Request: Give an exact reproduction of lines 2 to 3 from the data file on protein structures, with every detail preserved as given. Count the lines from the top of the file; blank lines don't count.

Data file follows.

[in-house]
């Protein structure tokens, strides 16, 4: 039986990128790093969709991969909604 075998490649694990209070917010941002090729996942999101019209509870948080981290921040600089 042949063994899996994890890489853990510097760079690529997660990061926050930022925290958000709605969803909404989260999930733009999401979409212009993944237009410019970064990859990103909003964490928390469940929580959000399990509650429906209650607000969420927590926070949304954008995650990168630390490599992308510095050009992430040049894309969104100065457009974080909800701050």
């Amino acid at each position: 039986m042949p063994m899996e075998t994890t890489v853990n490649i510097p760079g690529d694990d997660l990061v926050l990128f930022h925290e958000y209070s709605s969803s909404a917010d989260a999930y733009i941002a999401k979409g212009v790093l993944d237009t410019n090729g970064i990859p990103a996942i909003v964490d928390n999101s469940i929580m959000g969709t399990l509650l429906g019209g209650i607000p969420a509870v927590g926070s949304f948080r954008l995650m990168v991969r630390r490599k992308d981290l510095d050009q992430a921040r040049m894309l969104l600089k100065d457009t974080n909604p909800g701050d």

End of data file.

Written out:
């Protein structure tokens, strides 16, 4: 039986990128790093969709991969909604 075998490649694990209070917010941002090729996942999101019209509870948080981290921040600089 042949063994899996994890890489853990510097760079690529997660990061926050930022925290958000709605969803909404989260999930733009999401979409212009993944237009410019970064990859990103909003964490928390469940929580959000399990509650429906209650607000969420927590926070949304954008995650990168630390490599992308510095050009992430040049894309969104100065457009974080909800701050």
């Amino acid at each position: 039986m042949p063994m899996e075998t994890t890489v853990n490649i510097p760079g690529d694990d997660l990061v926050l990128f930022h925290e958000y209070s709605s969803s909404a917010d989260a999930y733009i941002a999401k979409g212009v790093l993944d237009t410019n090729g970064i990859p990103a996942i909003v964490d928390n999101s469940i929580m959000g969709t399990l509650l429906g019209g209650i607000p969420a509870v927590g926070s949304f948080r954008l995650m990168v991969r630390r490599k992308d981290l510095d050009q992430a921040r040049m894309l969104l600089k100065d457009t974080n909604p909800g701050d």